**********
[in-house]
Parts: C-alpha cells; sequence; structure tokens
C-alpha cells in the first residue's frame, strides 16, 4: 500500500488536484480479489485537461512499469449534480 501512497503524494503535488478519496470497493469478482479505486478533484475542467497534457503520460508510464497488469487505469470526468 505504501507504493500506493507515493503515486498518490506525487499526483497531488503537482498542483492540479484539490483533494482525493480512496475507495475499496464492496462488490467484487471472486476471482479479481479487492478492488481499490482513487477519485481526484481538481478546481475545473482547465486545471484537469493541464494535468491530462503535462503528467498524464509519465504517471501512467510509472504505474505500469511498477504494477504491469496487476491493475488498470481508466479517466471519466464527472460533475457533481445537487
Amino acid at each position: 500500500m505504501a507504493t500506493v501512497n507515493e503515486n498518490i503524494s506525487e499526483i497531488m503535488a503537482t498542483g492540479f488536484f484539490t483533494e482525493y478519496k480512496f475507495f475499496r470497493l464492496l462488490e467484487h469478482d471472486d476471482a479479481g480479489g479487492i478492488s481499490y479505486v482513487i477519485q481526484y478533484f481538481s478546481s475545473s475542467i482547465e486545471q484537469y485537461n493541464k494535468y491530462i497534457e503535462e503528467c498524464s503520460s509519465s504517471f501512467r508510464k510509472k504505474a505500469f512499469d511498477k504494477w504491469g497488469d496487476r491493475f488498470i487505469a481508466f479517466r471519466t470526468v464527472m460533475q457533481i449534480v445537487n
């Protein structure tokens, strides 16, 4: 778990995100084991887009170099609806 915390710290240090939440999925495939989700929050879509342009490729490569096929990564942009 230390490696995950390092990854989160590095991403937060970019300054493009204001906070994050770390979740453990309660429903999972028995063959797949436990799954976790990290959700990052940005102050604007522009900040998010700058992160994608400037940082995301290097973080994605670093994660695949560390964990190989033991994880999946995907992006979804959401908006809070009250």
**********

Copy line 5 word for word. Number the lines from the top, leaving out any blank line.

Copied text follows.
């Protein structure tokens, strides 16, 4: 778990995100084991887009170099609806 915390710290240090939440999925495939989700929050879509342009490729490569096929990564942009 230390490696995950390092990854989160590095991403937060970019300054493009204001906070994050770390979740453990309660429903999972028995063959797949436990799954976790990290959700990052940005102050604007522009900040998010700058992160994608400037940082995301290097973080994605670093994660695949560390964990190989033991994880999946995907992006979804959401908006809070009250």